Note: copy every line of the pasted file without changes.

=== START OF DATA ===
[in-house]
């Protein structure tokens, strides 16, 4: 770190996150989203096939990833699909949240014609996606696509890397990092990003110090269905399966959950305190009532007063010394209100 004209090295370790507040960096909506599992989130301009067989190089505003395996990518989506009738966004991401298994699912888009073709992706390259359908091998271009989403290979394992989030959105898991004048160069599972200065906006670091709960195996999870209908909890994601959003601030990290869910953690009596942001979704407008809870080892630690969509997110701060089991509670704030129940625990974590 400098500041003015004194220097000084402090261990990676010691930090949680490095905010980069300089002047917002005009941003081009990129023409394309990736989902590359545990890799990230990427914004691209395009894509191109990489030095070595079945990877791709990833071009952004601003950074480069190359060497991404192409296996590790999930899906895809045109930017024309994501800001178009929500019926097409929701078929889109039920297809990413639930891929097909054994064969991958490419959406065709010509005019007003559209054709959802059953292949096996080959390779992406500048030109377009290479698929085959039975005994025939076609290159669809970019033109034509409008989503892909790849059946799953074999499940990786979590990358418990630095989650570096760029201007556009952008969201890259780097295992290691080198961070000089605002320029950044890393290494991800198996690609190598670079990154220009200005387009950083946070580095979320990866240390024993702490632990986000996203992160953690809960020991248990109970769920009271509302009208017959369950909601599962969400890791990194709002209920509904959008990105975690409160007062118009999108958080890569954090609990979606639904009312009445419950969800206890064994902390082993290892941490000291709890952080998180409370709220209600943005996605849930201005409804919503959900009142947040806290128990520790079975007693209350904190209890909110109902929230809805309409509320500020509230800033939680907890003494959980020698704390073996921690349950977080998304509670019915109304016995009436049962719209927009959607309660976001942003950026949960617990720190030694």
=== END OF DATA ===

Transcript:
[in-house]
């Protein structure tokens, strides 16, 4: 770190996150989203096939990833699909949240014609996606696509890397990092990003110090269905399966959950305190009532007063010394209100 004209090295370790507040960096909506599992989130301009067989190089505003395996990518989506009738966004991401298994699912888009073709992706390259359908091998271009989403290979394992989030959105898991004048160069599972200065906006670091709960195996999870209908909890994601959003601030990290869910953690009596942001979704407008809870080892630690969509997110701060089991509670704030129940625990974590 400098500041003015004194220097000084402090261990990676010691930090949680490095905010980069300089002047917002005009941003081009990129023409394309990736989902590359545990890799990230990427914004691209395009894509191109990489030095070595079945990877791709990833071009952004601003950074480069190359060497991404192409296996590790999930899906895809045109930017024309994501800001178009929500019926097409929701078929889109039920297809990413639930891929097909054994064969991958490419959406065709010509005019007003559209054709959802059953292949096996080959390779992406500048030109377009290479698929085959039975005994025939076609290159669809970019033109034509409008989503892909790849059946799953074999499940990786979590990358418990630095989650570096760029201007556009952008969201890259780097295992290691080198961070000089605002320029950044890393290494991800198996690609190598670079990154220009200005387009950083946070580095979320990866240390024993702490632990986000996203992160953690809960020991248990109970769920009271509302009208017959369950909601599962969400890791990194709002209920509904959008990105975690409160007062118009999108958080890569954090609990979606639904009312009445419950969800206890064994902390082993290892941490000291709890952080998180409370709220209600943005996605849930201005409804919503959900009142947040806290128990520790079975007693209350904190209890909110109902929230809805309409509320500020509230800033939680907890003494959980020698704390073996921690349950977080998304509670019915109304016995009436049962719209927009959607309660976001942003950026949960617990720190030694």